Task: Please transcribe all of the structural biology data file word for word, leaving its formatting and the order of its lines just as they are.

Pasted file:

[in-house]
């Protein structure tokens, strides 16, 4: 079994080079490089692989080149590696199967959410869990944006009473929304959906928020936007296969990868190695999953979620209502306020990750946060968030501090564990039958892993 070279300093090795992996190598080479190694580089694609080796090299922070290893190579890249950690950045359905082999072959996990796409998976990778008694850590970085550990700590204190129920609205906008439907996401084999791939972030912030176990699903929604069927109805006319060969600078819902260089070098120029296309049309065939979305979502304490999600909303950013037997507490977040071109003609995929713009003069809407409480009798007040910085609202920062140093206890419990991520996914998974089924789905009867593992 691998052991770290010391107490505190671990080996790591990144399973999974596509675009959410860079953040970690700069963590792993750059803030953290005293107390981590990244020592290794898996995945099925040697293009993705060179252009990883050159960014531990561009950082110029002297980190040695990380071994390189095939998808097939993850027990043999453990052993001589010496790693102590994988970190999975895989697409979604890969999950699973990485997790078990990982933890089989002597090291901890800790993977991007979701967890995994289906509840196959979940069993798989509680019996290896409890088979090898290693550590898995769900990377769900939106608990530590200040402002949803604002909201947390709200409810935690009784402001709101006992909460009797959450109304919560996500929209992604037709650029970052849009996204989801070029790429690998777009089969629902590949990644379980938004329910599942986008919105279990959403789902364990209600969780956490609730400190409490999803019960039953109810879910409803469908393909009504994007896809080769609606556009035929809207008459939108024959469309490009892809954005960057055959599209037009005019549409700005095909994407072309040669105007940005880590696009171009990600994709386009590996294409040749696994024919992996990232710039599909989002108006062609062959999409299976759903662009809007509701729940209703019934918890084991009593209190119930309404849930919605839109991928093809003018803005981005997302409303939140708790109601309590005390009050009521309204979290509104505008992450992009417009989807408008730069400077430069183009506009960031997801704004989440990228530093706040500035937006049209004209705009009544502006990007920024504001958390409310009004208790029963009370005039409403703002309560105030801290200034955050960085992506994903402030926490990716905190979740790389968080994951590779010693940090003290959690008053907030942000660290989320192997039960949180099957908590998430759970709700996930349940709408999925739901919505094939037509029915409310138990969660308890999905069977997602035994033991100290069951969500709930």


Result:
[in-house]
């Protein structure tokens, strides 16, 4: 079994080079490089692989080149590696199967959410869990944006009473929304959906928020936007296969990868190695999953979620209502306020990750946060968030501090564990039958892993 070279300093090795992996190598080479190694580089694609080796090299922070290893190579890249950690950045359905082999072959996990796409998976990778008694850590970085550990700590204190129920609205906008439907996401084999791939972030912030176990699903929604069927109805006319060969600078819902260089070098120029296309049309065939979305979502304490999600909303950013037997507490977040071109003609995929713009003069809407409480009798007040910085609202920062140093206890419990991520996914998974089924789905009867593992 691998052991770290010391107490505190671990080996790591990144399973999974596509675009959410860079953040970690700069963590792993750059803030953290005293107390981590990244020592290794898996995945099925040697293009993705060179252009990883050159960014531990561009950082110029002297980190040695990380071994390189095939998808097939993850027990043999453990052993001589010496790693102590994988970190999975895989697409979604890969999950699973990485997790078990990982933890089989002597090291901890800790993977991007979701967890995994289906509840196959979940069993798989509680019996290896409890088979090898290693550590898995769900990377769900939106608990530590200040402002949803604002909201947390709200409810935690009784402001709101006992909460009797959450109304919560996500929209992604037709650029970052849009996204989801070029790429690998777009089969629902590949990644379980938004329910599942986008919105279990959403789902364990209600969780956490609730400190409490999803019960039953109810879910409803469908393909009504994007896809080769609606556009035929809207008459939108024959469309490009892809954005960057055959599209037009005019549409700005095909994407072309040669105007940005880590696009171009990600994709386009590996294409040749696994024919992996990232710039599909989002108006062609062959999409299976759903662009809007509701729940209703019934918890084991009593209190119930309404849930919605839109991928093809003018803005981005997302409303939140708790109601309590005390009050009521309204979290509104505008992450992009417009989807408008730069400077430069183009506009960031997801704004989440990228530093706040500035937006049209004209705009009544502006990007920024504001958390409310009004208790029963009370005039409403703002309560105030801290200034955050960085992506994903402030926490990716905190979740790389968080994951590779010693940090003290959690008053907030942000660290989320192997039960949180099957908590998430759970709700996930349940709408999925739901919505094939037509029915409310138990969660308890999905069977997602035994033991100290069951969500709930």